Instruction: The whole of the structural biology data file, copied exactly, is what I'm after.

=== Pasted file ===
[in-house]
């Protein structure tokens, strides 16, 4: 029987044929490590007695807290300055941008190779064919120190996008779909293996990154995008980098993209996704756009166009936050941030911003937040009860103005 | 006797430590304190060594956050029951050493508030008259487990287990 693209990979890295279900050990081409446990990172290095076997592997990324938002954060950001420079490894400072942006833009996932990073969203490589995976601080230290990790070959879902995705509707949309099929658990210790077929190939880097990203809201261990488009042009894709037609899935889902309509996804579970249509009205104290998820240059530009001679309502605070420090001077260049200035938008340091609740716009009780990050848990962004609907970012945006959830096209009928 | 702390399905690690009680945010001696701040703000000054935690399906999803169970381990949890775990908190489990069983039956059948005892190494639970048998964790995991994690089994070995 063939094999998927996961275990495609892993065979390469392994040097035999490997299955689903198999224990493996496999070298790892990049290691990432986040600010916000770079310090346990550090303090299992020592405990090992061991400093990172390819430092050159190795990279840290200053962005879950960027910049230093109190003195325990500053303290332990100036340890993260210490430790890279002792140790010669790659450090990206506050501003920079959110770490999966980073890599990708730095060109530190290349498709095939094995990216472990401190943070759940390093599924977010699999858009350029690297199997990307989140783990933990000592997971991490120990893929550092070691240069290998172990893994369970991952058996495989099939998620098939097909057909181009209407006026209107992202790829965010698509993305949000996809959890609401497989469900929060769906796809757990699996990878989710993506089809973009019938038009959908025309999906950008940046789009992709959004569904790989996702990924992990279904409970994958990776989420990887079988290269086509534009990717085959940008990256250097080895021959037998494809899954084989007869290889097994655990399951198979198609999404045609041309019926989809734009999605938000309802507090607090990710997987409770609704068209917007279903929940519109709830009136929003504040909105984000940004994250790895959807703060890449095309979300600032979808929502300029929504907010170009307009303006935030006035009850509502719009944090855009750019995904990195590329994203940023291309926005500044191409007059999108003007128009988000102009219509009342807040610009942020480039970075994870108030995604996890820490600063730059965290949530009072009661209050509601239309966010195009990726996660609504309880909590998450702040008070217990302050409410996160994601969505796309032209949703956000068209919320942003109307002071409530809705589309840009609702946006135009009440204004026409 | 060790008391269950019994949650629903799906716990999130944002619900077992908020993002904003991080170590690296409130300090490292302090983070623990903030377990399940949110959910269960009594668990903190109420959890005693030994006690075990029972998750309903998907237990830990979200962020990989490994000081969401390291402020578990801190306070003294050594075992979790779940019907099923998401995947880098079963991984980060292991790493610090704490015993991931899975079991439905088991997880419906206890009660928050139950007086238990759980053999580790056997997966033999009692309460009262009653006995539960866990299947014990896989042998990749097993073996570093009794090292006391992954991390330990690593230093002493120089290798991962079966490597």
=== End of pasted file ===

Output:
[in-house]
């Protein structure tokens, strides 16, 4: 029987044929490590007695807290300055941008190779064919120190996008779909293996990154995008980098993209996704756009166009936050941030911003937040009860103005 | 006797430590304190060594956050029951050493508030008259487990287990 693209990979890295279900050990081409446990990172290095076997592997990324938002954060950001420079490894400072942006833009996932990073969203490589995976601080230290990790070959879902995705509707949309099929658990210790077929190939880097990203809201261990488009042009894709037609899935889902309509996804579970249509009205104290998820240059530009001679309502605070420090001077260049200035938008340091609740716009009780990050848990962004609907970012945006959830096209009928 | 702390399905690690009680945010001696701040703000000054935690399906999803169970381990949890775990908190489990069983039956059948005892190494639970048998964790995991994690089994070995 063939094999998927996961275990495609892993065979390469392994040097035999490997299955689903198999224990493996496999070298790892990049290691990432986040600010916000770079310090346990550090303090299992020592405990090992061991400093990172390819430092050159190795990279840290200053962005879950960027910049230093109190003195325990500053303290332990100036340890993260210490430790890279002792140790010669790659450090990206506050501003920079959110770490999966980073890599990708730095060109530190290349498709095939094995990216472990401190943070759940390093599924977010699999858009350029690297199997990307989140783990933990000592997971991490120990893929550092070691240069290998172990893994369970991952058996495989099939998620098939097909057909181009209407006026209107992202790829965010698509993305949000996809959890609401497989469900929060769906796809757990699996990878989710993506089809973009019938038009959908025309999906950008940046789009992709959004569904790989996702990924992990279904409970994958990776989420990887079988290269086509534009990717085959940008990256250097080895021959037998494809899954084989007869290889097994655990399951198979198609999404045609041309019926989809734009999605938000309802507090607090990710997987409770609704068209917007279903929940519109709830009136929003504040909105984000940004994250790895959807703060890449095309979300600032979808929502300029929504907010170009307009303006935030006035009850509502719009944090855009750019995904990195590329994203940023291309926005500044191409007059999108003007128009988000102009219509009342807040610009942020480039970075994870108030995604996890820490600063730059965290949530009072009661209050509601239309966010195009990726996660609504309880909590998450702040008070217990302050409410996160994601969505796309032209949703956000068209919320942003109307002071409530809705589309840009609702946006135009009440204004026409 | 060790008391269950019994949650629903799906716990999130944002619900077992908020993002904003991080170590690296409130300090490292302090983070623990903030377990399940949110959910269960009594668990903190109420959890005693030994006690075990029972998750309903998907237990830990979200962020990989490994000081969401390291402020578990801190306070003294050594075992979790779940019907099923998401995947880098079963991984980060292991790493610090704490015993991931899975079991439905088991997880419906206890009660928050139950007086238990759980053999580790056997997966033999009692309460009262009653006995539960866990299947014990896989042998990749097993073996570093009794090292006391992954991390330990690593230093002493120089290798991962079966490597």